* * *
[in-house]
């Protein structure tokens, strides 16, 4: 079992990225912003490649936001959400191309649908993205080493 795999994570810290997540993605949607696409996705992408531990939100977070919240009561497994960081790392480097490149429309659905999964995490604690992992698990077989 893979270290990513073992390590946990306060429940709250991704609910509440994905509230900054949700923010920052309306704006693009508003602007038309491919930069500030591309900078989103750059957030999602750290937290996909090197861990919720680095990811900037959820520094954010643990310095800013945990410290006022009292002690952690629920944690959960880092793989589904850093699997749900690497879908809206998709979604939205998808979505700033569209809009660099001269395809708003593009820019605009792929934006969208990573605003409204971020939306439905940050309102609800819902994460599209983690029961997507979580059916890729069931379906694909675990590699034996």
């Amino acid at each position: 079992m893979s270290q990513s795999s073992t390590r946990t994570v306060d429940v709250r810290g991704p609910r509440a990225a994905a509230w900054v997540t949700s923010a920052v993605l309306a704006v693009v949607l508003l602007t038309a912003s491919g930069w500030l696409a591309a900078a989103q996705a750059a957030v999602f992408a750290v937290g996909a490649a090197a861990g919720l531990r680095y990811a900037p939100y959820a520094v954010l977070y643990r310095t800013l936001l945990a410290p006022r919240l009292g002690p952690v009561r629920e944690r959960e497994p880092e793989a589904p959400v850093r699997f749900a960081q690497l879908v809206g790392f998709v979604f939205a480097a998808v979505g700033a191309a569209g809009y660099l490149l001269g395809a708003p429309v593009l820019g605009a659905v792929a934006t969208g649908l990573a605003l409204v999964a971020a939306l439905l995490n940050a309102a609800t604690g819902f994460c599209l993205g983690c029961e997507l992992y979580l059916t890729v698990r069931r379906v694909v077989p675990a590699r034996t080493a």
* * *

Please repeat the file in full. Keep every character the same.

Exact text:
[in-house]
């Protein structure tokens, strides 16, 4: 079992990225912003490649936001959400191309649908993205080493 795999994570810290997540993605949607696409996705992408531990939100977070919240009561497994960081790392480097490149429309659905999964995490604690992992698990077989 893979270290990513073992390590946990306060429940709250991704609910509440994905509230900054949700923010920052309306704006693009508003602007038309491919930069500030591309900078989103750059957030999602750290937290996909090197861990919720680095990811900037959820520094954010643990310095800013945990410290006022009292002690952690629920944690959960880092793989589904850093699997749900690497879908809206998709979604939205998808979505700033569209809009660099001269395809708003593009820019605009792929934006969208990573605003409204971020939306439905940050309102609800819902994460599209983690029961997507979580059916890729069931379906694909675990590699034996």
């Amino acid at each position: 079992m893979s270290q990513s795999s073992t390590r946990t994570v306060d429940v709250r810290g991704p609910r509440a990225a994905a509230w900054v997540t949700s923010a920052v993605l309306a704006v693009v949607l508003l602007t038309a912003s491919g930069w500030l696409a591309a900078a989103q996705a750059a957030v999602f992408a750290v937290g996909a490649a090197a861990g919720l531990r680095y990811a900037p939100y959820a520094v954010l977070y643990r310095t800013l936001l945990a410290p006022r919240l009292g002690p952690v009561r629920e944690r959960e497994p880092e793989a589904p959400v850093r699997f749900a960081q690497l879908v809206g790392f998709v979604f939205a480097a998808v979505g700033a191309a569209g809009y660099l490149l001269g395809a708003p429309v593009l820019g605009a659905v792929a934006t969208g649908l990573a605003l409204v999964a971020a939306l439905l995490n940050a309102a609800t604690g819902f994460c599209l993205g983690c029961e997507l992992y979580l059916t890729v698990r069931r379906v694909v077989p675990a590699r034996t080493a």